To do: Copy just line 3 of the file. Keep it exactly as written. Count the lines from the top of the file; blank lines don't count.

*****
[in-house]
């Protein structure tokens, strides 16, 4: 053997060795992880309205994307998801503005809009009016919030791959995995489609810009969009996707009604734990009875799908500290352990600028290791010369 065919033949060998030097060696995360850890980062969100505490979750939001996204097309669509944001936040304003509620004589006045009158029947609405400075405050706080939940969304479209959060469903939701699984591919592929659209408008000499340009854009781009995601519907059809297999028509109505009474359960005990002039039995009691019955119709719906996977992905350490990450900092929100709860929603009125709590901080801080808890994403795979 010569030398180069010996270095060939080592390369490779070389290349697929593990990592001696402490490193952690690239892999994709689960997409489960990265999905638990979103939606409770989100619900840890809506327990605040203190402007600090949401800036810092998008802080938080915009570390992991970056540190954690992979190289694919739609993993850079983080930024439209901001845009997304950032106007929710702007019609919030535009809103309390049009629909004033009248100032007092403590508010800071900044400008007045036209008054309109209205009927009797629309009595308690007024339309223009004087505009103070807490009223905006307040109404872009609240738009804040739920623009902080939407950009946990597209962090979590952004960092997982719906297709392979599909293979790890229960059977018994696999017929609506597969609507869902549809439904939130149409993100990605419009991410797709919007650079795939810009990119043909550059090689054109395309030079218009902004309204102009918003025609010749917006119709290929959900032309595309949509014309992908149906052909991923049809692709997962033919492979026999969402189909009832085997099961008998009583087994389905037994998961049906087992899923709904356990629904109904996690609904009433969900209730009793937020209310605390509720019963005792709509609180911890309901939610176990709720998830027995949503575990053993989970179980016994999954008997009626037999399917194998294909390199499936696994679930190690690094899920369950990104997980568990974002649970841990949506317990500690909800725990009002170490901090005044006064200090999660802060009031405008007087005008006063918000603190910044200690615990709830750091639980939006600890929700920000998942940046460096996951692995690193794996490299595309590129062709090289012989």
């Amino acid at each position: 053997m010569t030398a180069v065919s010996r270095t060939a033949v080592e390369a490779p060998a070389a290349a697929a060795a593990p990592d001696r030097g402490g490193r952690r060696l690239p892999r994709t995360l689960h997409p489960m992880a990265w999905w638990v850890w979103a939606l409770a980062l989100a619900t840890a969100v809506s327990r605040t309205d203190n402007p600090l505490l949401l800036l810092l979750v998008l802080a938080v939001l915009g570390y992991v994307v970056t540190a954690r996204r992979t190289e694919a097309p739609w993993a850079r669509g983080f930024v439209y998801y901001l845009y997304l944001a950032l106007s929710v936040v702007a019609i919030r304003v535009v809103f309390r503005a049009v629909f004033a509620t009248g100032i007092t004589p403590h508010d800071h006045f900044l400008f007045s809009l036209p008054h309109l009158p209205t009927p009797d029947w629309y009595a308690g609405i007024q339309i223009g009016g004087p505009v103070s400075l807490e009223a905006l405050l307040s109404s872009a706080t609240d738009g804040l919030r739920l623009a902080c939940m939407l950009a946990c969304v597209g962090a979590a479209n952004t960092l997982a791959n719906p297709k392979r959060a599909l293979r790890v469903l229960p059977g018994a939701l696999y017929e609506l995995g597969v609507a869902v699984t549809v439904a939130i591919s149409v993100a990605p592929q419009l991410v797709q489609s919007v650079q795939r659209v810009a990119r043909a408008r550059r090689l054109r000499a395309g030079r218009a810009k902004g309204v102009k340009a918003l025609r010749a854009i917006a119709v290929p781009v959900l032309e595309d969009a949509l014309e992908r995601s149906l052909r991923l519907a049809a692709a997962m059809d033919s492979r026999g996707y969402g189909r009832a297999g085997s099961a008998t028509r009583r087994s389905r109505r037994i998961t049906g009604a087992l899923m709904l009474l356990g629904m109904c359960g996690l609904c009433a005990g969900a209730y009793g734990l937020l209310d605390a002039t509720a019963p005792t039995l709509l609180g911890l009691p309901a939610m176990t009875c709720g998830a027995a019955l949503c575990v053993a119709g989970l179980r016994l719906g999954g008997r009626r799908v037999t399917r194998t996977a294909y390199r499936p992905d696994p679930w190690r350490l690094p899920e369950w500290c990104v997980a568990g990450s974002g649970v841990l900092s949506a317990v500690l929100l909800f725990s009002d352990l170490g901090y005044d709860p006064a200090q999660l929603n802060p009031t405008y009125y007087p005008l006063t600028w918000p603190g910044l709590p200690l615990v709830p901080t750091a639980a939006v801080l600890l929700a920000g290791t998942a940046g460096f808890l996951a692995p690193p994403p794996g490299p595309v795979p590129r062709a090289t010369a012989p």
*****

């Amino acid at each position: 053997m010569t030398a180069v065919s010996r270095t060939a033949v080592e390369a490779p060998a070389a290349a697929a060795a593990p990592d001696r030097g402490g490193r952690r060696l690239p892999r994709t995360l689960h997409p489960m992880a990265w999905w638990v850890w979103a939606l409770a980062l989100a619900t840890a969100v809506s327990r605040t309205d203190n402007p600090l505490l949401l800036l810092l979750v998008l802080a938080v939001l915009g570390y992991v994307v970056t540190a954690r996204r992979t190289e694919a097309p739609w993993a850079r669509g983080f930024v439209y998801y901001l845009y997304l944001a950032l106007s929710v936040v702007a019609i919030r304003v535009v809103f309390r503005a049009v629909f004033a509620t009248g100032i007092t004589p403590h508010d800071h006045f900044l400008f007045s809009l036209p008054h309109l009158p209205t009927p009797d029947w629309y009595a308690g609405i007024q339309i223009g009016g004087p505009v103070s400075l807490e009223a905006l405050l307040s109404s872009a706080t609240d738009g804040l919030r739920l623009a902080c939940m939407l950009a946990c969304v597209g962090a979590a479209n952004t960092l997982a791959n719906p297709k392979r959060a599909l293979r790890v469903l229960p059977g018994a939701l696999y017929e609506l995995g597969v609507a869902v699984t549809v439904a939130i591919s149409v993100a990605p592929q419009l991410v797709q489609s919007v650079q795939r659209v810009a990119r043909a408008r550059r090689l054109r000499a395309g030079r218009a810009k902004g309204v102009k340009a918003l025609r010749a854009i917006a119709v290929p781009v959900l032309e595309d969009a949509l014309e992908r995601s149906l052909r991923l519907a049809a692709a997962m059809d033919s492979r026999g996707y969402g189909r009832a297999g085997s099961a008998t028509r009583r087994s389905r109505r037994i998961t049906g009604a087992l899923m709904l009474l356990g629904m109904c359960g996690l609904c009433a005990g969900a209730y009793g734990l937020l209310d605390a002039t509720a019963p005792t039995l709509l609180g911890l009691p309901a939610m176990t009875c709720g998830a027995a019955l949503c575990v053993a119709g989970l179980r016994l719906g999954g008997r009626r799908v037999t399917r194998t996977a294909y390199r499936p992905d696994p679930w190690r350490l690094p899920e369950w500290c990104v997980a568990g990450s974002g649970v841990l900092s949506a317990v500690l929100l909800f725990s009002d352990l170490g901090y005044d709860p006064a200090q999660l929603n802060p009031t405008y009125y007087p005008l006063t600028w918000p603190g910044l709590p200690l615990v709830p901080t750091a639980a939006v801080l600890l929700a920000g290791t998942a940046g460096f808890l996951a692995p690193p994403p794996g490299p595309v795979p590129r062709a090289t010369a012989p």